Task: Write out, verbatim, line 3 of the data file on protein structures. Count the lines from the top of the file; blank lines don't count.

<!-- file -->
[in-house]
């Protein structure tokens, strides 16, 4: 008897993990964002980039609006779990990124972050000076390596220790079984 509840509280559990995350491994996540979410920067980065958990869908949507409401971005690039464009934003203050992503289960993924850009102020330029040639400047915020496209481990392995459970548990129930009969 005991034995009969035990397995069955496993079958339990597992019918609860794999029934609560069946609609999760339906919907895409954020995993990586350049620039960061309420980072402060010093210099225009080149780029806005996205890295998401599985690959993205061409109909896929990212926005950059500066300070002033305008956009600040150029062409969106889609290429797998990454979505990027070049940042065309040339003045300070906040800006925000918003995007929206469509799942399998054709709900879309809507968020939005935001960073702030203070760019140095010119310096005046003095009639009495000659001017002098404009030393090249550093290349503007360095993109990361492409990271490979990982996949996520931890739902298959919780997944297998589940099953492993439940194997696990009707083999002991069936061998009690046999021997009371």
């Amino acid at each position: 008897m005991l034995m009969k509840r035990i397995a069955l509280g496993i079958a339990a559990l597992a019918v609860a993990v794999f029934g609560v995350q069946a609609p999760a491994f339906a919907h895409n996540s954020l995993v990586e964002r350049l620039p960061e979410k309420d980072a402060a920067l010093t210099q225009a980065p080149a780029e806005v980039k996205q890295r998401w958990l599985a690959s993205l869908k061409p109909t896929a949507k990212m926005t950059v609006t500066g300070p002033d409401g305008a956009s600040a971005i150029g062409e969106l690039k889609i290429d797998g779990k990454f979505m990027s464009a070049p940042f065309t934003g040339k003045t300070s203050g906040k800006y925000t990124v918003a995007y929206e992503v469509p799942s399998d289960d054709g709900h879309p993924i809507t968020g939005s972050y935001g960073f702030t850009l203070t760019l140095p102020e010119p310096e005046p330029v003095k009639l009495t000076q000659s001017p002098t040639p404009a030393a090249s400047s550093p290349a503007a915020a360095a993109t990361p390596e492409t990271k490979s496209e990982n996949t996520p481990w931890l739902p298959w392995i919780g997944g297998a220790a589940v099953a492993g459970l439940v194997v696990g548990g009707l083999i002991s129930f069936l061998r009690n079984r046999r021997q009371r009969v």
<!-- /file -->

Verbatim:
């Amino acid at each position: 008897m005991l034995m009969k509840r035990i397995a069955l509280g496993i079958a339990a559990l597992a019918v609860a993990v794999f029934g609560v995350q069946a609609p999760a491994f339906a919907h895409n996540s954020l995993v990586e964002r350049l620039p960061e979410k309420d980072a402060a920067l010093t210099q225009a980065p080149a780029e806005v980039k996205q890295r998401w958990l599985a690959s993205l869908k061409p109909t896929a949507k990212m926005t950059v609006t500066g300070p002033d409401g305008a956009s600040a971005i150029g062409e969106l690039k889609i290429d797998g779990k990454f979505m990027s464009a070049p940042f065309t934003g040339k003045t300070s203050g906040k800006y925000t990124v918003a995007y929206e992503v469509p799942s399998d289960d054709g709900h879309p993924i809507t968020g939005s972050y935001g960073f702030t850009l203070t760019l140095p102020e010119p310096e005046p330029v003095k009639l009495t000076q000659s001017p002098t040639p404009a030393a090249s400047s550093p290349a503007a915020a360095a993109t990361p390596e492409t990271k490979s496209e990982n996949t996520p481990w931890l739902p298959w392995i919780g997944g297998a220790a589940v099953a492993g459970l439940v194997v696990g548990g009707l083999i002991s129930f069936l061998r009690n079984r046999r021997q009371r009969v």